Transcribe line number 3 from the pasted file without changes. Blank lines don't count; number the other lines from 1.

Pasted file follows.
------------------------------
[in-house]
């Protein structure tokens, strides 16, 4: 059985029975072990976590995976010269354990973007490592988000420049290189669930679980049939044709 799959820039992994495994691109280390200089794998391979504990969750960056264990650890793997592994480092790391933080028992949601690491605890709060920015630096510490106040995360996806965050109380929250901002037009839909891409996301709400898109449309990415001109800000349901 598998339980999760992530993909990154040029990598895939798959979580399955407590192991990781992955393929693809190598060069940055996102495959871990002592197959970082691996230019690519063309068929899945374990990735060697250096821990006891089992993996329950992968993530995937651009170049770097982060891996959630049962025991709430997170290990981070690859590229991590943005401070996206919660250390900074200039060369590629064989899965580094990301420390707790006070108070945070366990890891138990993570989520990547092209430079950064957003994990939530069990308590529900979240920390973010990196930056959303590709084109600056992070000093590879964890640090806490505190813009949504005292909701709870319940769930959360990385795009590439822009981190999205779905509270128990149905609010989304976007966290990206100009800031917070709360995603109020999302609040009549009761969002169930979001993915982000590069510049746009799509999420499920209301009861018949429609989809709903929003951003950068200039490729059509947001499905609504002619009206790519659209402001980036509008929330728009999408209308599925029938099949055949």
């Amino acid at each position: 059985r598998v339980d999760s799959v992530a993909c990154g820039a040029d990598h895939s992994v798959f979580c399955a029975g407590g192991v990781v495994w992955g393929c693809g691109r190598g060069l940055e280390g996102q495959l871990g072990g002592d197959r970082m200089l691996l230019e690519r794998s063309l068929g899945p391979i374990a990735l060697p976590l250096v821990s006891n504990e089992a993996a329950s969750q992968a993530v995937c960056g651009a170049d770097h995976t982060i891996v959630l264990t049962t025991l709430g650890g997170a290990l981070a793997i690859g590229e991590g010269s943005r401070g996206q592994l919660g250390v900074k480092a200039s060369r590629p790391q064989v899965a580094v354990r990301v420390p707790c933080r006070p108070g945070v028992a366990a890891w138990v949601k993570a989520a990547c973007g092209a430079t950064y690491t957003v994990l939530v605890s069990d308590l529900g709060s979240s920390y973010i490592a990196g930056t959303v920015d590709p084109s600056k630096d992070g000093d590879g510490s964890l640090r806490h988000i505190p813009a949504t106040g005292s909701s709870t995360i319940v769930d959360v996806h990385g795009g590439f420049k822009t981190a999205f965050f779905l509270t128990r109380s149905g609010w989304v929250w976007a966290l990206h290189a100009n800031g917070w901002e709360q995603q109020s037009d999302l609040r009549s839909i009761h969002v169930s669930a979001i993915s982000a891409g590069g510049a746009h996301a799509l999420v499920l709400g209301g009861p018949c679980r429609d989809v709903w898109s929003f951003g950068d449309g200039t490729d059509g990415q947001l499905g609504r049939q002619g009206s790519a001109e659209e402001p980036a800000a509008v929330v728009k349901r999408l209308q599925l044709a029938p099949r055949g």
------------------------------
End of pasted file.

């Amino acid at each position: 059985r598998v339980d999760s799959v992530a993909c990154g820039a040029d990598h895939s992994v798959f979580c399955a029975g407590g192991v990781v495994w992955g393929c693809g691109r190598g060069l940055e280390g996102q495959l871990g072990g002592d197959r970082m200089l691996l230019e690519r794998s063309l068929g899945p391979i374990a990735l060697p976590l250096v821990s006891n504990e089992a993996a329950s969750q992968a993530v995937c960056g651009a170049d770097h995976t982060i891996v959630l264990t049962t025991l709430g650890g997170a290990l981070a793997i690859g590229e991590g010269s943005r401070g996206q592994l919660g250390v900074k480092a200039s060369r590629p790391q064989v899965a580094v354990r990301v420390p707790c933080r006070p108070g945070v028992a366990a890891w138990v949601k993570a989520a990547c973007g092209a430079t950064y690491t957003v994990l939530v605890s069990d308590l529900g709060s979240s920390y973010i490592a990196g930056t959303v920015d590709p084109s600056k630096d992070g000093d590879g510490s964890l640090r806490h988000i505190p813009a949504t106040g005292s909701s709870t995360i319940v769930d959360v996806h990385g795009g590439f420049k822009t981190a999205f965050f779905l509270t128990r109380s149905g609010w989304v929250w976007a966290l990206h290189a100009n800031g917070w901002e709360q995603q109020s037009d999302l609040r009549s839909i009761h969002v169930s669930a979001i993915s982000a891409g590069g510049a746009h996301a799509l999420v499920l709400g209301g009861p018949c679980r429609d989809v709903w898109s929003f951003g950068d449309g200039t490729d059509g990415q947001l499905g609504r049939q002619g009206s790519a001109e659209e402001p980036a800000a509008v929330v728009k349901r999408l209308q599925l044709a029938p099949r055949g």